At the end of "All This Panic," one of the central subjects, Lena, sits in the back of a cab, her dyed blue hair fluttering in the night wind, and admits, "It's hard to put [this] in a way that isn't cliched and doesn't make it seem silly. But it's not silly."
The "it" Lena refers to is a moment she and her friends shared at the Metropolitan Museum of Art -- an acid trip that culminated in a greater understanding of art, time and aging. But it could just as easily refer to her graduation into adulthood, captured and brewed into the moody documentary by Jenny Gage and her husband Tom Betterton, which premiered to enthusiastic reviews at Tribeca Film Festival.
While Lena's revelation could sum up "Panic," it's merely one of many "aha" moments within the film, which gently documents the lives of seven teenage women from New York City over the course of three years. In an hour and 19 minutes, their lives are bottled and magnified.
The result is empathetic and heart-wrenching. It may also be one of the most relatable films ever produced about young women, which is refreshing, but also really depressing, if you think about it. Even high school movies highlighting female protagonists that intended to be "relatable" still lack the substantial realism young women deserve. "Mean Girls" and "Ten Things I Hate About You" are funny and have reached cult status, but dudes aren't Heath Ledger and teachers aren't Tina Fey. That's why "Panic" feels revolutionary.
“I felt like being a woman, I missed these kind of films," Gage told The Huffington Post in an interview. “I think that they really feel empowered. They see that, 'Yes, our stories are important.'"
Gage and Betterton knew there were significant stories untold in their own backyard ... literally. They first molded the premise of "All This Panic" after gaining inspiration from their own teenage daughter. Unsure about how to define "teenage girl" in today's society, they dug deeper. Shortly thereafter, they began filming sisters Dusty and Ginger, who hail from the filmmakers' South Brooklyn neighborhood. Through the sisters, the filmmaking duo connected with and ultimately chose to follow the narratives of friends and classmates Lena, Sage, Olivia, Ivy and Delia.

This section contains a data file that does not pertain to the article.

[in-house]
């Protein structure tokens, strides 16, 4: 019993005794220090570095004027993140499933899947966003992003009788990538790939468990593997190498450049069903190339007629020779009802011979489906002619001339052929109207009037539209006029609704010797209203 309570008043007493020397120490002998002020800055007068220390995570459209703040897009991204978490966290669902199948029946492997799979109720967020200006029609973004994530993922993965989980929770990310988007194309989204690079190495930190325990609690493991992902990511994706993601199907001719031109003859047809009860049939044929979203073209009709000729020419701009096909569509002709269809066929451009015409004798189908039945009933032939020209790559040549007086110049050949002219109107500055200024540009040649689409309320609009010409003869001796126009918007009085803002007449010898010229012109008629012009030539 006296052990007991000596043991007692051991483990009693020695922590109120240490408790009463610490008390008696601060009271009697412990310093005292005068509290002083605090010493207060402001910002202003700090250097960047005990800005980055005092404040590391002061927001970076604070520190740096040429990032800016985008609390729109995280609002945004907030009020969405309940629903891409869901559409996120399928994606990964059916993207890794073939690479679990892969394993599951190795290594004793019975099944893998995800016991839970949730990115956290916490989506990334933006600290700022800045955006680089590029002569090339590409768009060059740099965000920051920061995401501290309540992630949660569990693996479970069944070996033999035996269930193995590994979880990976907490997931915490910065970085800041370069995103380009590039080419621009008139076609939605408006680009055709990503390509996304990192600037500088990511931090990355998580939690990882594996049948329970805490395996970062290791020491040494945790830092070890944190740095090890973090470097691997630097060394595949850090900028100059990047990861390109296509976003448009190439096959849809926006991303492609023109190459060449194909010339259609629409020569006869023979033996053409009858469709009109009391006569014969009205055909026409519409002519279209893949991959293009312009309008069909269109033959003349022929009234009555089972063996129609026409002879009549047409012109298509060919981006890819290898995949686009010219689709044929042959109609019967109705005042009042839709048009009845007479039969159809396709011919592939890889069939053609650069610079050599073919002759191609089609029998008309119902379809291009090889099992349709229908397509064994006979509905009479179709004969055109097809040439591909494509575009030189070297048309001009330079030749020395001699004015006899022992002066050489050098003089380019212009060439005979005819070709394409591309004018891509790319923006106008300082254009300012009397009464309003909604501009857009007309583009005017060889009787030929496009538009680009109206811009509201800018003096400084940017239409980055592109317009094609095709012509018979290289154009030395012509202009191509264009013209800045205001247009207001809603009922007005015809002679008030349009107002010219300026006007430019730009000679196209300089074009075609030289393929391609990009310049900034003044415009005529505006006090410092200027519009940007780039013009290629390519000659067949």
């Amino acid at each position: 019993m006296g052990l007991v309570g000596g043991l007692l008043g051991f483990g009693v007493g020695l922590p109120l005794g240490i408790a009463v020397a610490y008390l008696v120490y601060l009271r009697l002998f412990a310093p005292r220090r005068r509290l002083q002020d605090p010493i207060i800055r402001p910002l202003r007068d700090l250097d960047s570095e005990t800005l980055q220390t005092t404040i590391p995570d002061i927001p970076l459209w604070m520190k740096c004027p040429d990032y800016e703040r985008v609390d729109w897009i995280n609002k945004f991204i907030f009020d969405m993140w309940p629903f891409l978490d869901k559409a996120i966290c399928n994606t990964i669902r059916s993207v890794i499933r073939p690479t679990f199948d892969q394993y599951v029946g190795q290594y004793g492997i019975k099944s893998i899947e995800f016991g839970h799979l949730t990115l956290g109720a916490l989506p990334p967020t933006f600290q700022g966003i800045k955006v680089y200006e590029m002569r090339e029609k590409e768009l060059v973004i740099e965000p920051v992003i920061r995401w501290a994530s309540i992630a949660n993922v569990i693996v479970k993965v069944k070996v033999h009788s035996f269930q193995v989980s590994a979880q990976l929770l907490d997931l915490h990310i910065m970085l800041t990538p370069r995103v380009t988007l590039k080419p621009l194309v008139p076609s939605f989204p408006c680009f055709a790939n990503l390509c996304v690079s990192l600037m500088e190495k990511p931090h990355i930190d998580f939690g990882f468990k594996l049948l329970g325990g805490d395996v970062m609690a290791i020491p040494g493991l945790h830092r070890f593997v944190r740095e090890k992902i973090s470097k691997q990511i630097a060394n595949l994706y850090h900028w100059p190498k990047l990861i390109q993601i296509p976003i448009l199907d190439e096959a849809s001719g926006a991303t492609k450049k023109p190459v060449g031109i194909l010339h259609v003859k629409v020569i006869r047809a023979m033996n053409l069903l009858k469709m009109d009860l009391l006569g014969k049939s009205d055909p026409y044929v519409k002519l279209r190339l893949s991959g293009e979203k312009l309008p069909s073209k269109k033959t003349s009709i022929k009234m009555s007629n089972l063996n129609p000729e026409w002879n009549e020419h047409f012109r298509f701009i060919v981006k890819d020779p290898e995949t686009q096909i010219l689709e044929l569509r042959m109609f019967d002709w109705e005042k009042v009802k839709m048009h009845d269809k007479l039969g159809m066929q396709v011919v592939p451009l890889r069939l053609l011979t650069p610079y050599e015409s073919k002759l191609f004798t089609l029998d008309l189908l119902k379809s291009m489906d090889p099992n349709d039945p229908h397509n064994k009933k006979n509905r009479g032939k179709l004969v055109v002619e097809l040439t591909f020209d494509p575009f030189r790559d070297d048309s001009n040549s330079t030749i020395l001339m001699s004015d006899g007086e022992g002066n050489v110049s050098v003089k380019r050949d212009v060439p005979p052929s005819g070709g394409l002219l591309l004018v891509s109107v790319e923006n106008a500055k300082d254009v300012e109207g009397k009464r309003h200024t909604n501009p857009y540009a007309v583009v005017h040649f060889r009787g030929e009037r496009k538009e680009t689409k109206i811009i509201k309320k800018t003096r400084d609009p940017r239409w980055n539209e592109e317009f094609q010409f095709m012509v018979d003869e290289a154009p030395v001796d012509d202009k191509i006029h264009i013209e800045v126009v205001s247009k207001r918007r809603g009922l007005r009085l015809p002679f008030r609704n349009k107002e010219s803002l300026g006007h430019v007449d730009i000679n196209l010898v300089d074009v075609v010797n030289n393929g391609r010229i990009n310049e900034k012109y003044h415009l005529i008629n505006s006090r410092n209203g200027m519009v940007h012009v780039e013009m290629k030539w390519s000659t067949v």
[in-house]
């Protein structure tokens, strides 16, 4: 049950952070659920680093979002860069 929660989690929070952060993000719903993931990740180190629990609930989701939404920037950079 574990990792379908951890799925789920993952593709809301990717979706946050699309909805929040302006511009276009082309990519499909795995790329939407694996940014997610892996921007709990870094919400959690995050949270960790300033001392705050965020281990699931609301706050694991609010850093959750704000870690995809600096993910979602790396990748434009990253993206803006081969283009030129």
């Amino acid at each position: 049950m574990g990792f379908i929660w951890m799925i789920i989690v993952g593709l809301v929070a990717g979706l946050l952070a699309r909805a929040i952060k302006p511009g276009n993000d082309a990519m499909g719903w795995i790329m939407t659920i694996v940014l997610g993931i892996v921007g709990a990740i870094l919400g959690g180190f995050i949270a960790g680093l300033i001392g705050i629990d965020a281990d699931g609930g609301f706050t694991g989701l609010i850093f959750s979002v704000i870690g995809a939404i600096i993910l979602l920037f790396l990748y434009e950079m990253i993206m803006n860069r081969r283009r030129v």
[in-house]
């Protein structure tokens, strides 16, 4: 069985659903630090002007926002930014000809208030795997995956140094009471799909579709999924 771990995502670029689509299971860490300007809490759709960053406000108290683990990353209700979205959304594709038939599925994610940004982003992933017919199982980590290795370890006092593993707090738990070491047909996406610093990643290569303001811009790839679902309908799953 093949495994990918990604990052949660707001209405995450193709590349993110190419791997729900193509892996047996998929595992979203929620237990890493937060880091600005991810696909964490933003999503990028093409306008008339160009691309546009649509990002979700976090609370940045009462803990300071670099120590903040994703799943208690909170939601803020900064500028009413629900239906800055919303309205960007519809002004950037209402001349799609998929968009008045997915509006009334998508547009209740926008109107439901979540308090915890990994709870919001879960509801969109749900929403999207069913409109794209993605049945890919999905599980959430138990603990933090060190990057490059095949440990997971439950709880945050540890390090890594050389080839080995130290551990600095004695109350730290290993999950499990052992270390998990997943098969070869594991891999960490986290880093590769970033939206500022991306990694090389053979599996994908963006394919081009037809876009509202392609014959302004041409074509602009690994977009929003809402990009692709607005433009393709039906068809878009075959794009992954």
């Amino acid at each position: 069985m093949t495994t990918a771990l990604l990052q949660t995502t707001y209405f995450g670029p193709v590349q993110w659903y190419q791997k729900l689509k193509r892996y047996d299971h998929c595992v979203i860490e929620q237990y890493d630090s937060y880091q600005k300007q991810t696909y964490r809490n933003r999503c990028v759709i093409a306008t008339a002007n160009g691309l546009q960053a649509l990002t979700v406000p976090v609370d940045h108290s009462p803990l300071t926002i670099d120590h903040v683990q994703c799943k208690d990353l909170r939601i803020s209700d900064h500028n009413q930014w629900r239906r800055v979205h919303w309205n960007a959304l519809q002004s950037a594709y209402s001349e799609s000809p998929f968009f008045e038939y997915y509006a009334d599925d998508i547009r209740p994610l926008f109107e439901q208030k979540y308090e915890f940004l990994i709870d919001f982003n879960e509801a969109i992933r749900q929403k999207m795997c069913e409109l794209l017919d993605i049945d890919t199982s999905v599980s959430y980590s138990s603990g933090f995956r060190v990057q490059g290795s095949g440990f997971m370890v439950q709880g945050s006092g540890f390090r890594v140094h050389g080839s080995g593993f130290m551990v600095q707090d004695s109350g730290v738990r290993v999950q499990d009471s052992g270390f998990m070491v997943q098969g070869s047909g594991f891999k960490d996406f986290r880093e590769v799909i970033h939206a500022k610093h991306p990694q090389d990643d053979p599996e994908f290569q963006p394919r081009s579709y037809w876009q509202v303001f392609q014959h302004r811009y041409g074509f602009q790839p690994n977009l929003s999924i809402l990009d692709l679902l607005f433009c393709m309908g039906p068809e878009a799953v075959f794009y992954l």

While their plot lines weave together at points, Gage and Betterton respectfully allow each of the young women to maintain strong, separate identities throughout the film. Even when thematic similarities arise about love, philosophy, class, race and sexuality, each woman asserts her selfhood in a way that feels more honest than most exposés on youth today, whether fictional or nonfictional. Despite their "young age," the women on screen know more about themselves than adult society ever could feebly interpret, simply because that society rarely listens. The film shows that maybe the best way to tell teenagers' stories is to ask teenagers themselves.
The styling of the documentary also allows the women to fully share their voices. Described as a cross between "high art portraiture and cinema vérité," there is no distracting narrator or interference by adults. Betterton explained that he "shot the entire film with the same lens, [which was] the type of lens if you wanted to be close up, you literally had to be close to them."
Using lens flares and warm close-ups, Gage and Betterton took advantage of a New York landscape that's not often showcased in movies and television shows today. They shot in faraway spots like the Rockaways and Coney Island, which, they explain, was where the girls often wanted to be filmed. You won't see cool brunch scenes, Starbucks cups, or hipster vintage shops in "Panic." Because of that, it encapsulates the Brooklyn (and Manhattan and Queens) that most New Yorkers know. The girls' responses to these environments only highlights their camaraderie even more.
Most remarkably, the young women recognize their placement in the greater scheme of things, too. At one point, Sage concisely reveals media's oppressive nature toward young women: "They want to see us, but they don’t want to hear us…”
Gage and Betterton mentioned that during production, the young women were not divisive on or off the screen, contrary to the narratives we often receive about high-school-aged "mean girls." They wanted their friendships to strengthen, not strain. "They had so much respect and never talked behind each others' back in a malicious way. It was important they were supporting each other," assured Gage.
The teenagers we see in "All This Panic" come across as real and relatable. It just took a documentary like this to recognize that the actual lives of teenage women is a story worthy of the big screen.